I’m going to come out and admit it right now. I’m kind of obsessed with bacteria. I know, I know, that sounds appalling. I mean, bacteria are the bad guys, right? They’re what we want gone; they make nasty infections, and cause misery and disease! The discovery of antibiotics was what brought medicine into the 21st century; being able to kill those bad guys has saved millions of lives, how could I love them?
Well, as with any story, there are two sides. Yes, there are many potentially harmful bacteria, and I will be the first to say I am eternally grateful for the advent and judicious use of antibiotics. However, there are a wealth of bacteria that we now know are required for us to be the best we can be and to run optimally. We as humans did not evolve in an asceptic environment. Our physiology evolved alongside, and with, millions of other organisms. And the plain truth is that just as our planet is an ecosystem that requires all parts to be working well for the whole to work optimally, so it is with our own bodies. And while the thought of our bodies teeming with microorganisms may give many of you the heeby-jeebies, without these symbiotic helpers, our health is severely compromised.
Here’s just a few ways in which our microflora help us run optimally:
- Immune Balance. There has been a huge rise in what is called “atopic disease” in the last 50 years. These are illnesses such as asthma, eczema, and allergies. The symptoms associated with these disorders arise from an immune system that is hyper reactive, that is it is over reacting to a perceived threat and pumping out loads of inflammatory chemicals into our system, causing the classic symptoms of atopy: itching, watery nose, hives, airway constriction, etc.
We know now that without the proper bacteria in our intestines, the T-cells of our immune system are not able to differentiate properly and instead become predominantly inflammatory. This causes inflammation to increase throughout our bodies.
- The Gut-Brain connection. Recent animal studies are confirming what has long been known clinically: when there is dysfunction in the GI, there is dysfunction in the brain. Rats given high doses of probiotics were found to produce less cortisol (our stress hormone) than control groups.
- Nutrient absorption. The correct bacteria in our GI tract (from the mouth all the way to the rump) allows us to properly digest and absorb the needed nutrients from our food. These same bacteria also allow us to tolerate a wide variety of foods and not become intolerant to them. Most food intolerances can be traced back to an imbalanced microflora.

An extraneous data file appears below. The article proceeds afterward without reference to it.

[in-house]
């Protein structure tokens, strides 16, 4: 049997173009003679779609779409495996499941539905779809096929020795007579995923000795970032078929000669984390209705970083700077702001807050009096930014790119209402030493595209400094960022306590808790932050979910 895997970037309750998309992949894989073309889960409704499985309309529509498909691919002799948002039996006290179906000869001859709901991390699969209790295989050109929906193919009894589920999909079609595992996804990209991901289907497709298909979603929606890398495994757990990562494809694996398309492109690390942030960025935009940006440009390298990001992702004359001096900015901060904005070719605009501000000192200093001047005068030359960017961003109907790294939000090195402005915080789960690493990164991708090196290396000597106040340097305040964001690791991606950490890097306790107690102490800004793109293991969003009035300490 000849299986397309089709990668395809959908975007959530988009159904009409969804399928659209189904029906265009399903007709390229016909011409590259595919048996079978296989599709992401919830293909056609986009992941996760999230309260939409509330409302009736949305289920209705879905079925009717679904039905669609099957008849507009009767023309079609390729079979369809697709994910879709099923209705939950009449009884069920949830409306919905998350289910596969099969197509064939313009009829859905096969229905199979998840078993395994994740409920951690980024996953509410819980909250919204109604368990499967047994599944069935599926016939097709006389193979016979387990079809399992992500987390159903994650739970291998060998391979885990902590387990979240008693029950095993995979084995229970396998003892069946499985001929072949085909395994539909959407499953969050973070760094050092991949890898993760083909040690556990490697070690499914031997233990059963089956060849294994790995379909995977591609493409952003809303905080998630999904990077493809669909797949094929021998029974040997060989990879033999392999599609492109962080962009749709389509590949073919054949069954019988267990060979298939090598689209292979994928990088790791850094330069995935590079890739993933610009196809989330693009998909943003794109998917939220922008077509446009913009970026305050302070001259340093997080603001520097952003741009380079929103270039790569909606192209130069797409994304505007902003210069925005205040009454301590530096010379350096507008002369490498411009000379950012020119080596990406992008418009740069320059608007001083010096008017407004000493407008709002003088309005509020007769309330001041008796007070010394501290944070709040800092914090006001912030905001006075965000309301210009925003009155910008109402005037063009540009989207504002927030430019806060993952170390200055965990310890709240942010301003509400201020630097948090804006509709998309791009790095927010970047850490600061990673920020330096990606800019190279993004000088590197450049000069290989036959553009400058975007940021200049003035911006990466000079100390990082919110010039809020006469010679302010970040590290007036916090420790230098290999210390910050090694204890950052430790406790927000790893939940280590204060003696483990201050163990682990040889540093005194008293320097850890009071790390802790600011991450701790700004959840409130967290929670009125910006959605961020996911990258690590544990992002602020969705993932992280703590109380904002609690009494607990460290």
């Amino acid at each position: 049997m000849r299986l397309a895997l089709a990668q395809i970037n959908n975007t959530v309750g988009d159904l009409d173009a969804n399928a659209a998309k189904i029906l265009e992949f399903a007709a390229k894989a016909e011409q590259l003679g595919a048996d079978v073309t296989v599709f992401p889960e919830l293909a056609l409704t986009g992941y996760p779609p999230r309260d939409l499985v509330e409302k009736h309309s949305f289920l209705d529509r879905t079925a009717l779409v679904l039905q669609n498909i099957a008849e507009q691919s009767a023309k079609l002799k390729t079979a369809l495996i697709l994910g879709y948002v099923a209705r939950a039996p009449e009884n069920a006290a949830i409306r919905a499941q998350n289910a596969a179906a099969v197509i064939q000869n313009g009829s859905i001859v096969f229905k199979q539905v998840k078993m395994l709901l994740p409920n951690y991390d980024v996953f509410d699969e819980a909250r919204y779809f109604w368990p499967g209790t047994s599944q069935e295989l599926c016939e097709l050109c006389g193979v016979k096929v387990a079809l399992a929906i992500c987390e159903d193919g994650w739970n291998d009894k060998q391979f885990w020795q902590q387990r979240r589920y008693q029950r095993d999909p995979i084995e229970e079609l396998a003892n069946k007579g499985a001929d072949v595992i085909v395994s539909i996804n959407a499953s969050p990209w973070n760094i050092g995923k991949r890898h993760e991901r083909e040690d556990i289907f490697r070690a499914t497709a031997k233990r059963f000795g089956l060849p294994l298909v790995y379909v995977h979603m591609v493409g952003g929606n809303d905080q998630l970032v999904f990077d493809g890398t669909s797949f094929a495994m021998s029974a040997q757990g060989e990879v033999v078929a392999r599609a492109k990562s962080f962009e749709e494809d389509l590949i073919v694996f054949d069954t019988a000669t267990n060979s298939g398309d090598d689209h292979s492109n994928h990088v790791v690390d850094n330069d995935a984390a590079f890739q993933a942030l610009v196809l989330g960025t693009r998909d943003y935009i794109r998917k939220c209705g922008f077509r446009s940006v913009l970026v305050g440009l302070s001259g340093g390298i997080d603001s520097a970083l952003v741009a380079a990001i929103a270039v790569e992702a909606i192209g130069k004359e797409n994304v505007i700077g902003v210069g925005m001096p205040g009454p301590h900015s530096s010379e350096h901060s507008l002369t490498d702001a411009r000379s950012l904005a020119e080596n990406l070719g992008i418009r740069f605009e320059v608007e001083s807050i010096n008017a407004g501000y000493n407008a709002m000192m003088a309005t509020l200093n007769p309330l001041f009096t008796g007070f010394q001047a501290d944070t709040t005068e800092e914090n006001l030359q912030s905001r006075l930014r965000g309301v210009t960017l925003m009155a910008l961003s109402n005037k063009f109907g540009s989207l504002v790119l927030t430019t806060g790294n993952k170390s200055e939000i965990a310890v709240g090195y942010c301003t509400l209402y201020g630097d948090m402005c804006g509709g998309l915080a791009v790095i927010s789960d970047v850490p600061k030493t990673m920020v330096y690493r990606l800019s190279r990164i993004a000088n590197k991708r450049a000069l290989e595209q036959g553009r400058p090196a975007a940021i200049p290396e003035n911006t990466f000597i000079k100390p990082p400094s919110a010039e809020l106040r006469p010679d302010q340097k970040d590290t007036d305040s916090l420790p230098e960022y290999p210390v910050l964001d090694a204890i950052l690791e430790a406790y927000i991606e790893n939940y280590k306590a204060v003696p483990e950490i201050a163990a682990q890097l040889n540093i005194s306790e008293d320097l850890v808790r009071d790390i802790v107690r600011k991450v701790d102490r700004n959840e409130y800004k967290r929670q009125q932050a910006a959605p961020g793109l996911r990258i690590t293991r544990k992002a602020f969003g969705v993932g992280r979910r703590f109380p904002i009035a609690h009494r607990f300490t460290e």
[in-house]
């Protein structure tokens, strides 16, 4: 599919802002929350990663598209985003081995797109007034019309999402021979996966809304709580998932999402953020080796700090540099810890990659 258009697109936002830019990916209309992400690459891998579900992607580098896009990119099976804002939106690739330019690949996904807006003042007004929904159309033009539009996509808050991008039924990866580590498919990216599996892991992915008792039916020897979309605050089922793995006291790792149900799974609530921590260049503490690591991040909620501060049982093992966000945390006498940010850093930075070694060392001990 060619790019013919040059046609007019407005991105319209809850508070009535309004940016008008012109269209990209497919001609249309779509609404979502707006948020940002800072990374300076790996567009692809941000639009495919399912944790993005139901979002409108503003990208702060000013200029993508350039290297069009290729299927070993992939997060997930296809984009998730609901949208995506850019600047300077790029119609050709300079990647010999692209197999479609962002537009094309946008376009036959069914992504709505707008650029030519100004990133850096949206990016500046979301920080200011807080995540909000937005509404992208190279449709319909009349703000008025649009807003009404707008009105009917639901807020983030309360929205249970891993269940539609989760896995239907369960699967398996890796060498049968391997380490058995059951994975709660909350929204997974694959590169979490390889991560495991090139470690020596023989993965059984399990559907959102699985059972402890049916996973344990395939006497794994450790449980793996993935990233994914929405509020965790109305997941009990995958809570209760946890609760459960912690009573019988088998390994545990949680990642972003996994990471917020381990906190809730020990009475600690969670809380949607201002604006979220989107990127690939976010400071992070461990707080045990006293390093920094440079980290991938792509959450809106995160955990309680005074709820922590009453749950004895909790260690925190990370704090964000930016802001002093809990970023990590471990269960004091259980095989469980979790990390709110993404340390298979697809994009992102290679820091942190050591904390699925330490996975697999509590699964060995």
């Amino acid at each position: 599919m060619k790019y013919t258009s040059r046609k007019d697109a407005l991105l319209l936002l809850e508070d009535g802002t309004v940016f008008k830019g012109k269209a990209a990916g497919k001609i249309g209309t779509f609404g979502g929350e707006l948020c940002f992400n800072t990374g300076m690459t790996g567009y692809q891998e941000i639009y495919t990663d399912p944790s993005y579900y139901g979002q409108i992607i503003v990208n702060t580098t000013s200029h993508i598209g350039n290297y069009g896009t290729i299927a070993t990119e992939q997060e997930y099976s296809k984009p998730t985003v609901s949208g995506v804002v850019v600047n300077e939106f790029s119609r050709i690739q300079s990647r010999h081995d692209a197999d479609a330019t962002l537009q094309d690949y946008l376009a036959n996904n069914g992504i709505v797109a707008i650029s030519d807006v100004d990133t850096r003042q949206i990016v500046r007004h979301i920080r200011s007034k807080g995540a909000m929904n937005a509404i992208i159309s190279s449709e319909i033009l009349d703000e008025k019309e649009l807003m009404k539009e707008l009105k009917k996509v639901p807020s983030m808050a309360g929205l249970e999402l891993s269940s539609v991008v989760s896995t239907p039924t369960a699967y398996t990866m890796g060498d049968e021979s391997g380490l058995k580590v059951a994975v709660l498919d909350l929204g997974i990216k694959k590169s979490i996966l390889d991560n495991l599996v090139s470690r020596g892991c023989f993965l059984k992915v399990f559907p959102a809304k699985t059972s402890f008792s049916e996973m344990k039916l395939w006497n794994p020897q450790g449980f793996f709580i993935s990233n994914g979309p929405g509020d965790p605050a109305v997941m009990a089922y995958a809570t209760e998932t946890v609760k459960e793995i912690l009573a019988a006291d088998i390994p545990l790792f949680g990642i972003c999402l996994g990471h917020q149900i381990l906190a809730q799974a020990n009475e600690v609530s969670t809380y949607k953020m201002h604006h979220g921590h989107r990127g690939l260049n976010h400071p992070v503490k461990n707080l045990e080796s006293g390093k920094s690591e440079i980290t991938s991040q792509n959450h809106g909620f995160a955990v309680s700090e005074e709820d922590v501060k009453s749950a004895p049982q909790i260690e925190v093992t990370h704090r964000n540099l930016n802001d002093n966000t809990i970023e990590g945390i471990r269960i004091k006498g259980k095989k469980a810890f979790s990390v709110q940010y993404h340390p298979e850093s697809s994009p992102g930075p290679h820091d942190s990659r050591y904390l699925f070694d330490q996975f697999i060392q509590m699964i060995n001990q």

So how can you ensure your ecosystem is as healthy as possible? A few easy tips:
- Take a high quality, high potency probiotic for 3 months. I recommend 40-60 billion CFU’s a day (CFU stands for “colony forming unit”, a fancy marketing term for bacteria). Research is showing the most positive outcomes on high potencies of probiotics. Three months provides a long enough time span to ensure proper colonization.
- After three months, take a maintenance dose of 5 billion cfu a day. Or better yet, incorporate naturally fermented foods into your daily diet such as yogurt, kiefer, pickles, sauerkraut, and kim-chee.
- Eat a whole foods diet made of sustainably sourced meats and fish, organic dairy and eggs, and heaps of organic veggies and fruits and nuts. This is the type of diet our bodies adapted to and evolved with over time, and the type of diet our bacteria thrives on.
- Manage stress. Chronically high cortisol levels kills off the bacteria in our bodies. While eliminating stress is neither optimal nor possible, help your body by maintaining a regular exercise program and getting enough sleep.
Making our bodies a friendly environment for bacteria sounds counterintuitive to what the MO of the last sixty plus years of medical advice has been. But that is only because we’ve been only paying attention to the bad guys and mischief makers of the bacteria world. It’s as if someone said, “we know criminals are dangerous, so because they are humans, we advise staying away from all humans, and in fact, eliminating them all whenever possible.” That’s clearly nonsense. We know to stay away from places and situations dangerous people may be, and to instead surround ourselves with people we love and who boost us up and give us needed relationship. It’s no different with bacteria. We know not to drink the dirty water, to wash our hands before eating, to cover our mouths when we cough. Now we just have to start incorporating daily actions to let the good guys thrive, too! Go forth and multiply!
Dr. Juniper Martin is a board certified Naturopathic Physician practicing at Willow Tree Wellness Clinic in Portland and Westside Family Practice in Tigard, Oregon. She uses an integrated approach, combining her study of complementary treatments such as herbal medicine, supplements and nutrition with her training in western diagnostics, pharmacology, and laboratory interpretation. Call 503-281-0030 to schedule an appointment and experience thorough holistic health care with naturopathic medicine.